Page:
Remember this guy? Before Wanda Jackson and Loretta Lynn production gigs, before The Raconteurs and The Dead Weather, before It Might Get Loud, Karen Elson, and Insane Clown Posse singles, there was a stripped-down blues punk duo equally adept at primordial riffs and pop hooks, and despite his noble efforts as roots rock ambassador to indie nation, riffs and hooks are what he does best. So glory glory, he revels in vocal tics and noise guitar even on this ostensible singer-songwriter venture, letting his mostly female backing band determine forward propulsion while stealing the riff out from under The Who’s “I’m Free”. Eventually, piano and organ overtake his six-string, and “the blues” becomes subsumed by what you might call Americana and I’m comfortable labeling classic rock.  Historians can parse every line herein for insights into divorce and heartbreak - plenty of glances at hypocritical kisses and requests for love to stick the knife in deeper, even while the title references his sloppy striving towards a doomed romantic idealism whose failings he only rarely blames himself for. I’m more intrigued by the way White lays claim to r&b nugget “I’m Shakin’,” turning Little Willie John’s classic into a fuzzed-up stomp bringing to mind Screamin‘ Jay Hawkins even while channeling Iggy Pop squeaks and the golden god timbre of prime Robert Plant. Talk about your influences.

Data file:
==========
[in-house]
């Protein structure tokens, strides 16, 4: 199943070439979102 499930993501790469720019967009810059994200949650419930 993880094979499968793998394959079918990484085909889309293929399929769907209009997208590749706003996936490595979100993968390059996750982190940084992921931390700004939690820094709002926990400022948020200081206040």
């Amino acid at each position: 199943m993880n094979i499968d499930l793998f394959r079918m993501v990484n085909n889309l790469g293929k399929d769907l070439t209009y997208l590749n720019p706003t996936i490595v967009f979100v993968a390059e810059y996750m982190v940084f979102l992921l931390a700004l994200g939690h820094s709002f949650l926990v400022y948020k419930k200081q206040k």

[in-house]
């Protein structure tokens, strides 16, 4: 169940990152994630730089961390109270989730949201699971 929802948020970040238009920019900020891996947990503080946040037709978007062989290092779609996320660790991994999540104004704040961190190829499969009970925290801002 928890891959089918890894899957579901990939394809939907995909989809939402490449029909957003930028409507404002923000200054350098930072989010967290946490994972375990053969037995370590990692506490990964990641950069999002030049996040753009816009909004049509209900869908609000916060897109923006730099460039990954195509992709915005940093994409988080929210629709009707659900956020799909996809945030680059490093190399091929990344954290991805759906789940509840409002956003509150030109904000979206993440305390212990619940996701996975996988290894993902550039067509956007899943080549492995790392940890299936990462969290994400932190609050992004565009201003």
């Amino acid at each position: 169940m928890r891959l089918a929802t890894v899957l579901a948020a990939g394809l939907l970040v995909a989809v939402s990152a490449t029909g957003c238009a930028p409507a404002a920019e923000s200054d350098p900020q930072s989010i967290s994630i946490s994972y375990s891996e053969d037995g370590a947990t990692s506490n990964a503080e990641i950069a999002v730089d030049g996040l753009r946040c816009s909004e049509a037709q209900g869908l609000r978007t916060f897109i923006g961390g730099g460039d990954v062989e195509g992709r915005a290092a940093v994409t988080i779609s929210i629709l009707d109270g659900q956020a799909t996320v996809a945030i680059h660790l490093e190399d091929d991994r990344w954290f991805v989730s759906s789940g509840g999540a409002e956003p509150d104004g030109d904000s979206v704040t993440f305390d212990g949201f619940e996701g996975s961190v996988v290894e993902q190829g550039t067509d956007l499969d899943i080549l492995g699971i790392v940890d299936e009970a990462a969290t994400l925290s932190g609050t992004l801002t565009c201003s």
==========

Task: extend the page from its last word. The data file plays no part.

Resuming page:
Tropicaza, A Mover El Bote! Afro Dancing Rhythms From The Americas - Mexican Style     (Mochilla)